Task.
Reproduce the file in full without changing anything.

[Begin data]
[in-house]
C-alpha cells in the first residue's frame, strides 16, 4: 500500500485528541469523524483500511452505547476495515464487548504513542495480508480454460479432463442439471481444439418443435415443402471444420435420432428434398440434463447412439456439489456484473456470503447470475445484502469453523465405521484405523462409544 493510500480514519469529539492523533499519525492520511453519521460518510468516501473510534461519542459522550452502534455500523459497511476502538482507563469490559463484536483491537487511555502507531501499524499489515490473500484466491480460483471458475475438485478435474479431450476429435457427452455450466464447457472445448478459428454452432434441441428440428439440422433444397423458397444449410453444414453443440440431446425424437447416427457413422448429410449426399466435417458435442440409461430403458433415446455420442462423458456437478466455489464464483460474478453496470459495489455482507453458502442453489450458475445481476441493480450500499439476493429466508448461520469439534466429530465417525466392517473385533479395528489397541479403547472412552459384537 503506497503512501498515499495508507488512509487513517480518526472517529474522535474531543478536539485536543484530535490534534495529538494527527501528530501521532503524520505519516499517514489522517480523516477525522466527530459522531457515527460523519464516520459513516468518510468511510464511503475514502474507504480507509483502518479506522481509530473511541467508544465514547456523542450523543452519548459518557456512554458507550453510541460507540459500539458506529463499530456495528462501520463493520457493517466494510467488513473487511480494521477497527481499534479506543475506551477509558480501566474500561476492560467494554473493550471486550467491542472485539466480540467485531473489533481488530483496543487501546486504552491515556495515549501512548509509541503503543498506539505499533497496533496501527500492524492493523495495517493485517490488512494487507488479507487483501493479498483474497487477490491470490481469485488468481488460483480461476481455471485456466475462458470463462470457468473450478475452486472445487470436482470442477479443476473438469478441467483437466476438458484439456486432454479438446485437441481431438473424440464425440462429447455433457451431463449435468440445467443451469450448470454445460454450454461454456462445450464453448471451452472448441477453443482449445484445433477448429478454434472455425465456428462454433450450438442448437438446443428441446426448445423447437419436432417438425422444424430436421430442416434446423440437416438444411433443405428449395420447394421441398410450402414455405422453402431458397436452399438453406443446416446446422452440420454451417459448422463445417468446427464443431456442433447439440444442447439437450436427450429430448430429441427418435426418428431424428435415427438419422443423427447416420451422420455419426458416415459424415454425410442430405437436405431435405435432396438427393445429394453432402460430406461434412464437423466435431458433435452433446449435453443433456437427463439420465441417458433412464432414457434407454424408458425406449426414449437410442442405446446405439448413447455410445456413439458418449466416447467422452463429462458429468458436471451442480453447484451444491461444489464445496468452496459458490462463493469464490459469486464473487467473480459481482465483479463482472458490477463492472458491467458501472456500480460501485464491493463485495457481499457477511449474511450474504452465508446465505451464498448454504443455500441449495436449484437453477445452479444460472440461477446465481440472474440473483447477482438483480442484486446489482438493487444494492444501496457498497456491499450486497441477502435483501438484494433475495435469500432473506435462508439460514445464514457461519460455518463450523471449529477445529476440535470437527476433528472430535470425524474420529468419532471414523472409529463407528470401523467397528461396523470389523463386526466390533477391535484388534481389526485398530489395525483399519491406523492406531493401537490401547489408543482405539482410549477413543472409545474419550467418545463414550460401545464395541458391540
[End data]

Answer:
[in-house]
C-alpha cells in the first residue's frame, strides 16, 4: 500500500485528541469523524483500511452505547476495515464487548504513542495480508480454460479432463442439471481444439418443435415443402471444420435420432428434398440434463447412439456439489456484473456470503447470475445484502469453523465405521484405523462409544 493510500480514519469529539492523533499519525492520511453519521460518510468516501473510534461519542459522550452502534455500523459497511476502538482507563469490559463484536483491537487511555502507531501499524499489515490473500484466491480460483471458475475438485478435474479431450476429435457427452455450466464447457472445448478459428454452432434441441428440428439440422433444397423458397444449410453444414453443440440431446425424437447416427457413422448429410449426399466435417458435442440409461430403458433415446455420442462423458456437478466455489464464483460474478453496470459495489455482507453458502442453489450458475445481476441493480450500499439476493429466508448461520469439534466429530465417525466392517473385533479395528489397541479403547472412552459384537 503506497503512501498515499495508507488512509487513517480518526472517529474522535474531543478536539485536543484530535490534534495529538494527527501528530501521532503524520505519516499517514489522517480523516477525522466527530459522531457515527460523519464516520459513516468518510468511510464511503475514502474507504480507509483502518479506522481509530473511541467508544465514547456523542450523543452519548459518557456512554458507550453510541460507540459500539458506529463499530456495528462501520463493520457493517466494510467488513473487511480494521477497527481499534479506543475506551477509558480501566474500561476492560467494554473493550471486550467491542472485539466480540467485531473489533481488530483496543487501546486504552491515556495515549501512548509509541503503543498506539505499533497496533496501527500492524492493523495495517493485517490488512494487507488479507487483501493479498483474497487477490491470490481469485488468481488460483480461476481455471485456466475462458470463462470457468473450478475452486472445487470436482470442477479443476473438469478441467483437466476438458484439456486432454479438446485437441481431438473424440464425440462429447455433457451431463449435468440445467443451469450448470454445460454450454461454456462445450464453448471451452472448441477453443482449445484445433477448429478454434472455425465456428462454433450450438442448437438446443428441446426448445423447437419436432417438425422444424430436421430442416434446423440437416438444411433443405428449395420447394421441398410450402414455405422453402431458397436452399438453406443446416446446422452440420454451417459448422463445417468446427464443431456442433447439440444442447439437450436427450429430448430429441427418435426418428431424428435415427438419422443423427447416420451422420455419426458416415459424415454425410442430405437436405431435405435432396438427393445429394453432402460430406461434412464437423466435431458433435452433446449435453443433456437427463439420465441417458433412464432414457434407454424408458425406449426414449437410442442405446446405439448413447455410445456413439458418449466416447467422452463429462458429468458436471451442480453447484451444491461444489464445496468452496459458490462463493469464490459469486464473487467473480459481482465483479463482472458490477463492472458491467458501472456500480460501485464491493463485495457481499457477511449474511450474504452465508446465505451464498448454504443455500441449495436449484437453477445452479444460472440461477446465481440472474440473483447477482438483480442484486446489482438493487444494492444501496457498497456491499450486497441477502435483501438484494433475495435469500432473506435462508439460514445464514457461519460455518463450523471449529477445529476440535470437527476433528472430535470425524474420529468419532471414523472409529463407528470401523467397528461396523470389523463386526466390533477391535484388534481389526485398530489395525483399519491406523492406531493401537490401547489408543482405539482410549477413543472409545474419550467418545463414550460401545464395541458391540